Inappropriate use includes spraying into the environment, where its long-lasting nature becomes a harmful property.

The environmental impact[edit | edit source]

DDT is associated in the public mind with harm to ecosystems, and it has mostly been replaced with other pesticides with less persistence in the environment.

But the environmentalist will have a hard time thinking of the condition of many species if the 1972 U.S. ban of DDT would not have been successful.[10] The most important thing at this point will be an in-depth study on whether it would be beneficial for countries with the malaria epidemic to use DDT as a preventative measure. They will also have to keep in mind how DDT will impact not only the health of humans, but the habitats of animals and other wildlife that may be negatively affected by the insecticide. For species that rely on insects for food, using DDT could ruin a population even if it is benefiting another.

From an environmental standpoint, it would sound absolutely crazy to be using a toxic insecticide to aide in an epidemic like malaria.

Using DDT to stop malaria in African countries[edit | edit source]

The African American Environmentalist Association believes that DDT (Dichloro-diphenyl-trichloroethane) insecticide should be used to prevent deaths from malaria in African countries. DDT is an organochlorine pesticide that has been used as an insecticide in agriculture and to combat insect vectors of diseases such as malaria and typhus. Because of its effectiveness at killing insects with few acute effects on humans, DDT had been a mainstay to fight malaria, a parasitic disease that is a growing health threat in Africa and other parts of the world.

Controversy[edit | edit source]

Controversy has been fanned by claims of millions of deaths resulting from a ban in the use of DDT. This is a simplistic and inaccurate picture of what has actually happened - for a start, DDT has never been completely banned.

WWF's call for an eventual ban[edit | edit source]

There is no longer a question about whether DDT should be banned, only how soon it can happen while still ensuring developing countries access to safe, affordable alternative malaria controls
— Clifton Curtis, director of the WWF Global Toxics Initiative, Group calls for worldwide DDT ban, 1999, CNN

WWF initially called for a global phaseout and eventual ban on DDT production and use by the year 2007, together with financial and technical assistance to the developing world. The 2007 deadline was intended as a motivational tool to encourage the necessary financial and technical assistance. The proposal of a 2007 deadline drew considerable public attention to the scope of the world's malaria problem and the need to implement alternatives to DDT.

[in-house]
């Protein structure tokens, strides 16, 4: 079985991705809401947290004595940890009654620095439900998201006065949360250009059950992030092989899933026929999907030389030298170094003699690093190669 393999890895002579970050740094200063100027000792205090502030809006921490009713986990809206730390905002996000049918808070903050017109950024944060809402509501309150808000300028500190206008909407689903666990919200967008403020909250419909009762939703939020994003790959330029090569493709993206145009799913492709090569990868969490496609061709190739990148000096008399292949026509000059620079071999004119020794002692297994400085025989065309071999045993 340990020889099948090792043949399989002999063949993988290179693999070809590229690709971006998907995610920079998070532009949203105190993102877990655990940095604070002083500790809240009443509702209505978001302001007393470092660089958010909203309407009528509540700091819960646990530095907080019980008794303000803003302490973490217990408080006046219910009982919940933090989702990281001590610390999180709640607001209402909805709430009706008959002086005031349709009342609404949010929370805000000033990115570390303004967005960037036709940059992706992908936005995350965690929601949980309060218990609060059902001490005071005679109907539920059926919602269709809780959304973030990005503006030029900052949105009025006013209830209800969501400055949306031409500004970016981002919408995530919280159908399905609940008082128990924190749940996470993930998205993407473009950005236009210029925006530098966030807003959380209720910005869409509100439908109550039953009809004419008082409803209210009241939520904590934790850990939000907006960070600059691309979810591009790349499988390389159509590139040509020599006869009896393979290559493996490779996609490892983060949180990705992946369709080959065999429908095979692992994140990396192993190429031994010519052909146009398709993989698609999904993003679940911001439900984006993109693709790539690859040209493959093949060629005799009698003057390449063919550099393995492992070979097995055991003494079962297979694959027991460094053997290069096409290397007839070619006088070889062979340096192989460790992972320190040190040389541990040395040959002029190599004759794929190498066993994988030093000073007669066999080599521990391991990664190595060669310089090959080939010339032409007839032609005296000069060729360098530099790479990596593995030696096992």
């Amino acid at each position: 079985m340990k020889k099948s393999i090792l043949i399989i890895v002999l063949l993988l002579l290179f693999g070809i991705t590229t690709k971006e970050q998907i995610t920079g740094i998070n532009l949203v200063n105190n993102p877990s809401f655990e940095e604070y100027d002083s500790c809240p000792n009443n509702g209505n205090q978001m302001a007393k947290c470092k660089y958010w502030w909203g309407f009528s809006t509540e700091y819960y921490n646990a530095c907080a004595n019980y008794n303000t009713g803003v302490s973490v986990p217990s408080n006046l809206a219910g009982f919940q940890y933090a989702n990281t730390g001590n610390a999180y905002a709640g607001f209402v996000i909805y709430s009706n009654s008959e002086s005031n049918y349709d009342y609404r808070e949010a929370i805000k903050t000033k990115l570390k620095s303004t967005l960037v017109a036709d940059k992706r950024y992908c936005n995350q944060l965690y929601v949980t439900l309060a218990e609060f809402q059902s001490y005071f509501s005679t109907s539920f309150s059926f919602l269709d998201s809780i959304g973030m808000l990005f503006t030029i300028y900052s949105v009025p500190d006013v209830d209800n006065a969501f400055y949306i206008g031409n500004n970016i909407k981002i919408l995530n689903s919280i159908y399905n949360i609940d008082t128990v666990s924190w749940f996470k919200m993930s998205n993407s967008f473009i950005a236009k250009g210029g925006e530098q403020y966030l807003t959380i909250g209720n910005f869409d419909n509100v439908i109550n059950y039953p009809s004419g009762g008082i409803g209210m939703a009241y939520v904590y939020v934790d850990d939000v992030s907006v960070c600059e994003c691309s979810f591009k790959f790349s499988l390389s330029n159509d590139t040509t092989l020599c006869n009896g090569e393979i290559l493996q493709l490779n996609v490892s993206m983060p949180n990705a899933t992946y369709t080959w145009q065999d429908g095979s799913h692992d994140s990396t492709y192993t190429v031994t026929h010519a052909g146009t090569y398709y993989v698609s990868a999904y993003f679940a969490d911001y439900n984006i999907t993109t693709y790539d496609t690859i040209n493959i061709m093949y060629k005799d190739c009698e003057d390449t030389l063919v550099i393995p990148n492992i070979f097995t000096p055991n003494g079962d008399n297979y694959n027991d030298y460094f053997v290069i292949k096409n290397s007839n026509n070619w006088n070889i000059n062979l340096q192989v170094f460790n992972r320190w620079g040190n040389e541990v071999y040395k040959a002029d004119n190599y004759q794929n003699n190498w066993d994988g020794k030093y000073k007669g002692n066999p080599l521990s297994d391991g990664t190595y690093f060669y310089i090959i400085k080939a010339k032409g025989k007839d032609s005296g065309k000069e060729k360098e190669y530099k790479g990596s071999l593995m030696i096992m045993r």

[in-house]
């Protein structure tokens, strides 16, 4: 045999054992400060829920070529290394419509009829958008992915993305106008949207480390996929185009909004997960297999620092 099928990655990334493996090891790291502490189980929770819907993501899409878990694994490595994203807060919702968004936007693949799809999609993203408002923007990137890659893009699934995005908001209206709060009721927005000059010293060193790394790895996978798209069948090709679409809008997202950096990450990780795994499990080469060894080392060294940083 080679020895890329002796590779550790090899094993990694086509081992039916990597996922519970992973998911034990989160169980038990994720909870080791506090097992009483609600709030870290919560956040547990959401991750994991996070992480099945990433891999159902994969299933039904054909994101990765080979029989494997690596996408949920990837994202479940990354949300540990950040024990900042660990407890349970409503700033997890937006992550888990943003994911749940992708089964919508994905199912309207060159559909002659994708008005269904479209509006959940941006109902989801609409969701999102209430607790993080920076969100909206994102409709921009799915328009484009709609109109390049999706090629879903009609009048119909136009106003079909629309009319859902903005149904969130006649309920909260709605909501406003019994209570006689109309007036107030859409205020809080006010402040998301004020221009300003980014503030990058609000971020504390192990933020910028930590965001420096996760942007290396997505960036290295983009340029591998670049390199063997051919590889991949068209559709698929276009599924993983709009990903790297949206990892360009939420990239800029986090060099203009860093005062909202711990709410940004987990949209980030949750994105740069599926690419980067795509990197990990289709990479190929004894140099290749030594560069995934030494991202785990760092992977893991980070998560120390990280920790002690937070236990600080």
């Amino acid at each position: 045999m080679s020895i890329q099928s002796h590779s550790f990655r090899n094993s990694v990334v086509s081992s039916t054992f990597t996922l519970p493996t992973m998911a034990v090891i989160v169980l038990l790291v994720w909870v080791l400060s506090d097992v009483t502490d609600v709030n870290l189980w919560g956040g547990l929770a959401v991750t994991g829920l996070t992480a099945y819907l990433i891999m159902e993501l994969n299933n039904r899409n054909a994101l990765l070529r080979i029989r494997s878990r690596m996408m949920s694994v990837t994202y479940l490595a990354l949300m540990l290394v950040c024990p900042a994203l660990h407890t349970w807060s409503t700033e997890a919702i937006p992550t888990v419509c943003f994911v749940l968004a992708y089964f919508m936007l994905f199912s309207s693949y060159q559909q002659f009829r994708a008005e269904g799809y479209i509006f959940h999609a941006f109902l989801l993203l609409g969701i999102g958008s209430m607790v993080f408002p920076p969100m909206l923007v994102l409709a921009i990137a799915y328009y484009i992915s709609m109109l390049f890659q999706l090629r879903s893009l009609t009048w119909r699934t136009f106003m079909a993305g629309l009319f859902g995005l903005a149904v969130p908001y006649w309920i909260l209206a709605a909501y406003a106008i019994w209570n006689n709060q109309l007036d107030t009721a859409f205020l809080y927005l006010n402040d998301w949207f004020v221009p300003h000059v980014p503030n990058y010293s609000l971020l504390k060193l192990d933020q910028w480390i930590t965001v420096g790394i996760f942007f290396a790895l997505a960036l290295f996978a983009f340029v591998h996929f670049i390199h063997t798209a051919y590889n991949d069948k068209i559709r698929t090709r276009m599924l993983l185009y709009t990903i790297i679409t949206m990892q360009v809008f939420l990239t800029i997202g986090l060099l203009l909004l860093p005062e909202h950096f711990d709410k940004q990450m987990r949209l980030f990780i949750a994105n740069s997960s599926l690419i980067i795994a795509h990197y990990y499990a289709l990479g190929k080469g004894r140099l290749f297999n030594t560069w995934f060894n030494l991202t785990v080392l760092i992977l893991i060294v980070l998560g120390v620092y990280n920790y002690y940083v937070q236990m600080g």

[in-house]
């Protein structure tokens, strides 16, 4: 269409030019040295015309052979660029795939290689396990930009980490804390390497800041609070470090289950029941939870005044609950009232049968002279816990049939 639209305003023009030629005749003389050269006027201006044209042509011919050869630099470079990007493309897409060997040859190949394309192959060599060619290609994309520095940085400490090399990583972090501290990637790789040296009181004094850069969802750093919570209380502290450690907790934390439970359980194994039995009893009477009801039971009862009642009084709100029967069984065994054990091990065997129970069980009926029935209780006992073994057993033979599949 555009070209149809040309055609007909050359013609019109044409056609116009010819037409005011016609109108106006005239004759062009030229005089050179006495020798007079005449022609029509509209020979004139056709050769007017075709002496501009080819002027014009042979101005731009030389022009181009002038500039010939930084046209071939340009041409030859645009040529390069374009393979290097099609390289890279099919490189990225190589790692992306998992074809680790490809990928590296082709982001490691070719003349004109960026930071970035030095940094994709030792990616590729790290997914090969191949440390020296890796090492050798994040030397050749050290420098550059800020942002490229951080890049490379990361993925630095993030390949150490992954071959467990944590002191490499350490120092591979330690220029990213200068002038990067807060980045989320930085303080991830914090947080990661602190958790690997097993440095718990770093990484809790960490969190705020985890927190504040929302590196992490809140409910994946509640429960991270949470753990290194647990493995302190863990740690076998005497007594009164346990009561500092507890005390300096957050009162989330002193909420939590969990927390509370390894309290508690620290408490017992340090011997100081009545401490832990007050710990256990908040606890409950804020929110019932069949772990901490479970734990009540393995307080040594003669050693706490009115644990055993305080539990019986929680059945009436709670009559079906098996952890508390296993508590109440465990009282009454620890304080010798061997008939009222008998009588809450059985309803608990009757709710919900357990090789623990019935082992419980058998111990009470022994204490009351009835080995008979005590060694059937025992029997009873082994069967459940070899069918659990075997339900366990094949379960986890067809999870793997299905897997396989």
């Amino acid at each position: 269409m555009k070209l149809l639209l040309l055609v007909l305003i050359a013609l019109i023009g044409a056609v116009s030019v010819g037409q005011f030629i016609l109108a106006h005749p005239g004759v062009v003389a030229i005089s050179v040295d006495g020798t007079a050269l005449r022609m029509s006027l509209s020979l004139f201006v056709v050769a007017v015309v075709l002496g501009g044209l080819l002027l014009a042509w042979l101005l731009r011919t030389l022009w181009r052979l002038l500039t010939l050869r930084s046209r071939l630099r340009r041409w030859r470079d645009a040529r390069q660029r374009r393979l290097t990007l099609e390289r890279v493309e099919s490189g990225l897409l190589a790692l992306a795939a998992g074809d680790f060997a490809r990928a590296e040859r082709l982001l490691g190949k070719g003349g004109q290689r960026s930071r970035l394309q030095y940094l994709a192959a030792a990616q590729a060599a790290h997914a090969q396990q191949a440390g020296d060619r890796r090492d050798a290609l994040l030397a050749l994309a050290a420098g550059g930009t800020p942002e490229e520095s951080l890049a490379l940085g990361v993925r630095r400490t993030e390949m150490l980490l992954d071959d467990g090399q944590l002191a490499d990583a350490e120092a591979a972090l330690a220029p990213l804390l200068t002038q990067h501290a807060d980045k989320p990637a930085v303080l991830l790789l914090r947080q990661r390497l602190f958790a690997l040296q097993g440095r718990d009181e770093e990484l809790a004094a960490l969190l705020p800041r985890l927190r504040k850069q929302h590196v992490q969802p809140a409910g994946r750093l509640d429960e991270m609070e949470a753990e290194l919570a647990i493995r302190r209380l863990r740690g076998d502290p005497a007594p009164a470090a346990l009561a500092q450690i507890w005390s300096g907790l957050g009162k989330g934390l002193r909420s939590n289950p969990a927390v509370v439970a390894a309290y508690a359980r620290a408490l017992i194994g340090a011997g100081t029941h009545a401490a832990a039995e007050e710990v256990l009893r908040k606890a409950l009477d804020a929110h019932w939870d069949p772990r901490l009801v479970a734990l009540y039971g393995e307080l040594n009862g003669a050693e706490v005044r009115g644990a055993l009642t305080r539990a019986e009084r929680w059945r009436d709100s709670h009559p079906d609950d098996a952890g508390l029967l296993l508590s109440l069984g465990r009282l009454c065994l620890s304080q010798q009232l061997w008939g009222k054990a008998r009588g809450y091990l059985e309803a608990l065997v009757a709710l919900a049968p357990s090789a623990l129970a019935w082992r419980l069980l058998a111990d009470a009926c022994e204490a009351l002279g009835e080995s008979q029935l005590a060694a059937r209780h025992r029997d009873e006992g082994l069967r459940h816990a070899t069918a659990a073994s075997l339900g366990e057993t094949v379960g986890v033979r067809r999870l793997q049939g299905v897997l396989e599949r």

However, it also raised fears that DDT would be phased out without sufficient guarantees of protection of public health from malaria. To allay these fears, WWF has set aside discussion of the 2007 deadline, while retaining its commitment to eliminating DDT. Both the UNEP and WHO recognize that such elimination can be a "win-win" situation for public health and environmental protection.

DDT is also used in crop growth, and has been linked to the cause of attention deficit hyperactive disorder (ADHD) and also have an affect on the developing stages for children still in the utero. [verification needed]

Malaria Foundation International[edit | edit source]

The Malaria Foundation International[2] expresses fears of a rush to ban DDT before alternatives are in place, noting that in certain situations (giving the examples of KwaZulu-Natal and Ethiopia) there are few effective or affordable alternatives. Their website states:

  • Malaria and leishmaniasis are diseases that are in resurgence in many parts of the world. Diminished control efforts are, at least in part, responsible for this resurgence (Roberts et al. 1997, Roberts et al. 2000, Baird 2000).
  • The MFI has supported an eventual (not immediate) ban, with the proviso that an effective and affordable replacement is found before DDT is banned.
  • DDT is one tool of many in the malaria control worker's toolbox. The reason that it is being discussed at this site is that, unlike other tools, there is an imminent danger of it being taken away. This puts not just health, but lives, at stake. The MFI wants to see all possible tools for malaria control be readily available, because malaria is a serious, resurgent problem with drug resistance and increasing numbers of illnesses and deaths.[3]

DDT and the POPs Treaty[edit | edit source]